The Hold Steady write songs about people we hope to never become. On “Denver Haircut”—the opening track to the Brooklyn band’s seventh album Thrashing Thru The Passion—the narrator gets involved with a woman looking for PCP. On “T-Shirt Tux” a boyfriend does a handshake with the doorman to get “the stuff that makes him feel so important.” These people are trapped and there’s little reason to think anything will change.
Does all this sound familiar? It should—literally. The Hold Steady have released five of the album’s 10 tracks over the past couple of years. Yet Thrashing makes as solid a statement as the band’s best work. That’s surely helped by the return of keyboardist Franz Nicolay, whose playing adds a barroom jubilance to songs like “Blackout Sam” and “You Did Good, Kid.”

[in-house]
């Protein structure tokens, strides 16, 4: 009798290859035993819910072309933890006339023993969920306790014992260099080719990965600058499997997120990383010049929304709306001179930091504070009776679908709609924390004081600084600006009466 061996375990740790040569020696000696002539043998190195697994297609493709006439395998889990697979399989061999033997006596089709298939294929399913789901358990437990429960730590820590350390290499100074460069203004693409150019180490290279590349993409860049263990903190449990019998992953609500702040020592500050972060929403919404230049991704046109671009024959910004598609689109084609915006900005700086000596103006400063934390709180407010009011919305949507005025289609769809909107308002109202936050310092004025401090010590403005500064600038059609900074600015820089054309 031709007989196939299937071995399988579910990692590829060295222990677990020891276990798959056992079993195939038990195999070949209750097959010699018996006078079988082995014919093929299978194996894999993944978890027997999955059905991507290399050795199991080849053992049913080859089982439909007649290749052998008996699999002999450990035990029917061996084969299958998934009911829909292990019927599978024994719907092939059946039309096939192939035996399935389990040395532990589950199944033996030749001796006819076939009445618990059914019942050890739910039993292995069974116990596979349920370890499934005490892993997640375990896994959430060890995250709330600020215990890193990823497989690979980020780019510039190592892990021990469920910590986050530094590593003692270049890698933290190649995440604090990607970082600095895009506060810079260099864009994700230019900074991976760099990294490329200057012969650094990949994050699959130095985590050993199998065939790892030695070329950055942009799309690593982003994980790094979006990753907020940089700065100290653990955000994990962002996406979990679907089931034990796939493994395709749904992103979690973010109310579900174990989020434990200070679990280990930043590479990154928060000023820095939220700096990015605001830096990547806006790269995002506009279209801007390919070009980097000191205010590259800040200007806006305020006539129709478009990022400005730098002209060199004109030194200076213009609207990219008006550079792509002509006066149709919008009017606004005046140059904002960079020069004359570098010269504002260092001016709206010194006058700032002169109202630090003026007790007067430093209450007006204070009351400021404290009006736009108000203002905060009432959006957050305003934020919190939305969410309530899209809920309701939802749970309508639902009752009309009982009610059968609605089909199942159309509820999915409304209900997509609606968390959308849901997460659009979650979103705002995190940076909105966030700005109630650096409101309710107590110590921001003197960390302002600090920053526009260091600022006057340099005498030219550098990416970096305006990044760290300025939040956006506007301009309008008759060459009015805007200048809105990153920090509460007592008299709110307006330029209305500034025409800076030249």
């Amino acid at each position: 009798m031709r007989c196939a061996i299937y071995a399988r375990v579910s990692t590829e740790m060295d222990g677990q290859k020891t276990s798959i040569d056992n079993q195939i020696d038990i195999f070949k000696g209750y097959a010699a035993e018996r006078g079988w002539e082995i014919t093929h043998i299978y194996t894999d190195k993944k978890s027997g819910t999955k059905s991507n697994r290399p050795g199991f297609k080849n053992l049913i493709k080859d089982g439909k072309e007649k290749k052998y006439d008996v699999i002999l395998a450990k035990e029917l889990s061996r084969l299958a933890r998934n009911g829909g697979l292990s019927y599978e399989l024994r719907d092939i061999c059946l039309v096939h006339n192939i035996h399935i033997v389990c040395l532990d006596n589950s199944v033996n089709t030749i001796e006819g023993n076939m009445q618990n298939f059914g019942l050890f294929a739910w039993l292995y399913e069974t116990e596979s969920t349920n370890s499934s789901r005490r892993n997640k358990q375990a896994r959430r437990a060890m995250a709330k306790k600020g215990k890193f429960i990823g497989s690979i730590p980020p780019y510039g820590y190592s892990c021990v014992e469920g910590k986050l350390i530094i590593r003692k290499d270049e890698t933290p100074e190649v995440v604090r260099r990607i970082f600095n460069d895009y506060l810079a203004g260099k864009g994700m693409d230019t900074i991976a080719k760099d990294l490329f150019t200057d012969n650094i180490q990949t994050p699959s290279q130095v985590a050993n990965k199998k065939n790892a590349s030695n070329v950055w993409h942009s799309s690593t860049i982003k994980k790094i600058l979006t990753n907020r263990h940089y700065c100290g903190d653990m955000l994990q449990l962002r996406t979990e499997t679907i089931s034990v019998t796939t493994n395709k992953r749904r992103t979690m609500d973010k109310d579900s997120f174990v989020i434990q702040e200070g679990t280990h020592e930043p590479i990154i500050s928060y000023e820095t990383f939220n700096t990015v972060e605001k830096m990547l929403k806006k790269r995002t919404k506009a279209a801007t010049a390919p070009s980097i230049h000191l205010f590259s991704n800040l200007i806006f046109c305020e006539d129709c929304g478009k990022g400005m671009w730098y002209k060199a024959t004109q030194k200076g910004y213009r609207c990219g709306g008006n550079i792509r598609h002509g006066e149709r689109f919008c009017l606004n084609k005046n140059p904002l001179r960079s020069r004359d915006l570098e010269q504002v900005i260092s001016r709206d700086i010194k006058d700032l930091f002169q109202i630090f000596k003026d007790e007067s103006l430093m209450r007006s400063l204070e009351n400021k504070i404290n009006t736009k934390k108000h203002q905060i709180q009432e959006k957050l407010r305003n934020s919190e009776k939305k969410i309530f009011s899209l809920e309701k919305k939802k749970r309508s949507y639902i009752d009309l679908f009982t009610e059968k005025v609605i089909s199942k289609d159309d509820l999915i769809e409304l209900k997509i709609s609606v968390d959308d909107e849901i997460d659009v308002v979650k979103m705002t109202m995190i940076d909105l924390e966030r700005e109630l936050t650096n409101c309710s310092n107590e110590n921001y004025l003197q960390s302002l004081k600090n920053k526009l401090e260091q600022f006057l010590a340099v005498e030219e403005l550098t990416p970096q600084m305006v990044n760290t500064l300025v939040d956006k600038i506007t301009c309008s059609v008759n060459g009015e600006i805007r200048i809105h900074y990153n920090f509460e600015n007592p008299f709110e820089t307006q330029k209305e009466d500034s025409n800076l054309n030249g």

That’s not all. Horns blare like an adrenaline rush on the ebullient “Epaulets,” while a classic rock guitar riff rocks out the ending of “The Stove & The Toaster.”
And Craig Finn, man. He’s a storyteller that spares no detail, altering between sympathetic observer and frontline confessor. On “Epaulets,” he and a woman wearing a general’s coat dread life once their restroom high is gone. “It’s sweet ’cause I’m a sucker for the dictator chic / And I’m good with the irregular heartbeats.” In this way, I’m reminded of the writer Denis Johnson, who always found poetry in the unfortunate.
At one point on “Star 18” Finn reflects how the band once opened for The Rolling Stones. “Hold Steady at the Comfort Inn / Mick Jagger’s at the Mandarin.” Seven albums in, their status is unlikely to change. But who cares? The brilliance of The Hold Steady lies in their ability to make the stories of the unnoticed listenable, even enjoyable. They’ll keep doing so until the end of days.
Score: 🏢🏢🏢🏢 / 5
When he’s not writing about music, Carlo Thomas is a digital marketer who currently lives in Denver, Colorado.